“. The colored children were raised by their parents who taught them to expect racism and
segregation and to even accept it because any opposition to the white people meant
harsher penalties and even more laws to be passed. This was a major reason why even
some blacks opposed the integration of colored children into the white schools and into
the white society. They figured that even though the conditions and quality of their
children’s education was not as good as the whites, at least they would be able to live in a
peaceful, non-violent way. Melba recalled a confrontation with a woman at church whom
she had known for many years. As she put it, “I was startled when a woman I’d seen often
enough but didn’t really know began lecturing me. For a moment I feared she was even
going to haul off and hit me. She was beside herself with anger. I could barely get my
good morning in because she was talking very loud, attracting attention as she told me I
was too fancy for my britches and the other people in our community would pay for my
uppity need to be with white folks.” Well, the students refused to go down without an
intense struggle. The NAACP, led by Daisy Bates, organized boycotts against white
businesses in Little Rock and even took the case to federal court, where it became a
nationwide constitutional crisis. Churches held vigils and prayer meetings, and black
friends united together in community efforts to clean up the town and prove their
acceptability. Beals held on tightly to her religious views and kept her faith in God
throughout the entire ordeal. She felt that as long as she was humble and steadfast, then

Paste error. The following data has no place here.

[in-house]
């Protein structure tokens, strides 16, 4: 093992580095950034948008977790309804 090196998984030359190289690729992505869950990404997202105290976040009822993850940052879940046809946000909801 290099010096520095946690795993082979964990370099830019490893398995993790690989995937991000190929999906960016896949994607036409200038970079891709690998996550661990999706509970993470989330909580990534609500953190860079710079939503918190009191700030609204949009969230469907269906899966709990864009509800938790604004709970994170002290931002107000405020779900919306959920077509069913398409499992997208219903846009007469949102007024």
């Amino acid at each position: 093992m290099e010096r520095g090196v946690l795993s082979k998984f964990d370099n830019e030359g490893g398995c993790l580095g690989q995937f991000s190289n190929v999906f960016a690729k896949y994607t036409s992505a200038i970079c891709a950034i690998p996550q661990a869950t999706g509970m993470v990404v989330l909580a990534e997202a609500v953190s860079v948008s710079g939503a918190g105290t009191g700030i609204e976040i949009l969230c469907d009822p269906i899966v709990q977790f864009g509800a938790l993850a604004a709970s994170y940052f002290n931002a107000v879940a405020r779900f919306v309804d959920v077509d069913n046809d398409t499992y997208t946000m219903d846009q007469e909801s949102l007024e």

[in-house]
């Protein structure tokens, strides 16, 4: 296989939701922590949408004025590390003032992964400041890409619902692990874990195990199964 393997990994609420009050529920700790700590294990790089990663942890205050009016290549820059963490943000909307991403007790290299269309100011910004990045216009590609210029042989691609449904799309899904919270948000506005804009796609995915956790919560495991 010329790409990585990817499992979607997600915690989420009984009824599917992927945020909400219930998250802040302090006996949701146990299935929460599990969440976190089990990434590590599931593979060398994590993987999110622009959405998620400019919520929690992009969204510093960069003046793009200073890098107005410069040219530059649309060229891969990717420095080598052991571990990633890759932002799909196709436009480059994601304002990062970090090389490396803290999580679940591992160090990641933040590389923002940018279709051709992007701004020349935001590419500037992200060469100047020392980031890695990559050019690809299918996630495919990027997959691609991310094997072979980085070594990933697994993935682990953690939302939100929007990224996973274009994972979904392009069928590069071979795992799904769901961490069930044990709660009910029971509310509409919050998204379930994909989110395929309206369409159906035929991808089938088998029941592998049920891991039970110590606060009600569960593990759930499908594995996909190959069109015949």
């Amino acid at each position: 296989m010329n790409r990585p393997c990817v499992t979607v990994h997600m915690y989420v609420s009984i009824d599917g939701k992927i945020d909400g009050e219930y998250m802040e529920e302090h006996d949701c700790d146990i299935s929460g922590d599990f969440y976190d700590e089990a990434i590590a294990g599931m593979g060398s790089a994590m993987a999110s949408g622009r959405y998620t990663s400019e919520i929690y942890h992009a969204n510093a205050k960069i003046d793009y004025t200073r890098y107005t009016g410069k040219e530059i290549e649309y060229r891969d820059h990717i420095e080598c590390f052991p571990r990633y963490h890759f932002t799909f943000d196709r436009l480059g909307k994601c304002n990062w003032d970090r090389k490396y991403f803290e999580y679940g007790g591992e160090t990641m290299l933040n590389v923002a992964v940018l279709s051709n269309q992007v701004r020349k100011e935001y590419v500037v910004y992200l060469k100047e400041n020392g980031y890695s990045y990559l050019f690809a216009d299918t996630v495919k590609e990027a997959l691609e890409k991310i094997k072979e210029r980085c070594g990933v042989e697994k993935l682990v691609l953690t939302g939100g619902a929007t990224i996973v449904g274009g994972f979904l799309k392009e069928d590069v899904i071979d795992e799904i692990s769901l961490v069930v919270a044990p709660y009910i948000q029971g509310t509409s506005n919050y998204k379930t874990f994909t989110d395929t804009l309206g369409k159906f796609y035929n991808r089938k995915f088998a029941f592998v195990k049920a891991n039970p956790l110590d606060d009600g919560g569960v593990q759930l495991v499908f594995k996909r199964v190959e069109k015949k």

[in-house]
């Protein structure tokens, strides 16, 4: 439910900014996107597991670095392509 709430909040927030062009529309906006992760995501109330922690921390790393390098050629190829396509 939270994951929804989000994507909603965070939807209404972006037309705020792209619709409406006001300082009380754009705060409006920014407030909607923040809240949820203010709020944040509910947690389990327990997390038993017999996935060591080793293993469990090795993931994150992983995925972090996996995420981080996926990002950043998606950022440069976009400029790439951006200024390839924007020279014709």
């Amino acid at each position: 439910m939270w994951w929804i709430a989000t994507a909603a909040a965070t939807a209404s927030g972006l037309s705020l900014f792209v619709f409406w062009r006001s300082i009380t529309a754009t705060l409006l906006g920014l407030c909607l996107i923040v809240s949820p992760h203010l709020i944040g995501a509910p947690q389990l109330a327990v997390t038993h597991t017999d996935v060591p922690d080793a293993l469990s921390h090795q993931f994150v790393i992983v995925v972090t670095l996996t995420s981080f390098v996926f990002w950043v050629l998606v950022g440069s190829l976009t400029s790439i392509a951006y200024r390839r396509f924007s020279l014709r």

the Lord would reward her in the end. Her faith in God was her one true hope when
everything else had failed her and she felt like giving up. Melba also found strength in her
grandmother, who was always there for her in the roughest times. Her grandma always
knew the right thing to say at the right time in order to provide support and comfort. On
September 20, a judge ruled in favor of the students and prevented Governor Faubus from
using the National Guard to prevent entry into the school. On Monday, September 23, the
nine black students left for school together. An enormous mob outside was waiting for
them but they pressed on. Amidst racial slurs being shouted at them, death threats being
proposed, objects being thrown, and human barricaded blocking them, the students boldly
marched up to the doors of the school. On the outside, they remained stoic, not allowing
any emotion to be shown for fear the mob would become even more violent. On the
inside, however, Melba feared for her life. She was absolutely sure that her death was
imminent and quickly approaching, but the students managed to walk inside. President
Eisenhower had sent in federal troops to make sure that the scene remained safe and that
the students made it through the school day without harm. Men in military uniform
escorted all of the students around the building. This made Melba feel even more different
and awkward than before, but she pressed on, and so did the other students. Even though
the guards were with the students, they still experienced constant hatred and acts of racial
violence. Insults were yells, black students were punched, lockers were destroyed, and
fights broke out. Melba even had sticks of dynamite tossed her way, she was stabbed, and
a white student intentionally sprayed acid into her eyes, nearly causing permanent
blindness. As the year went by the insults decreased gradually, but the hatred still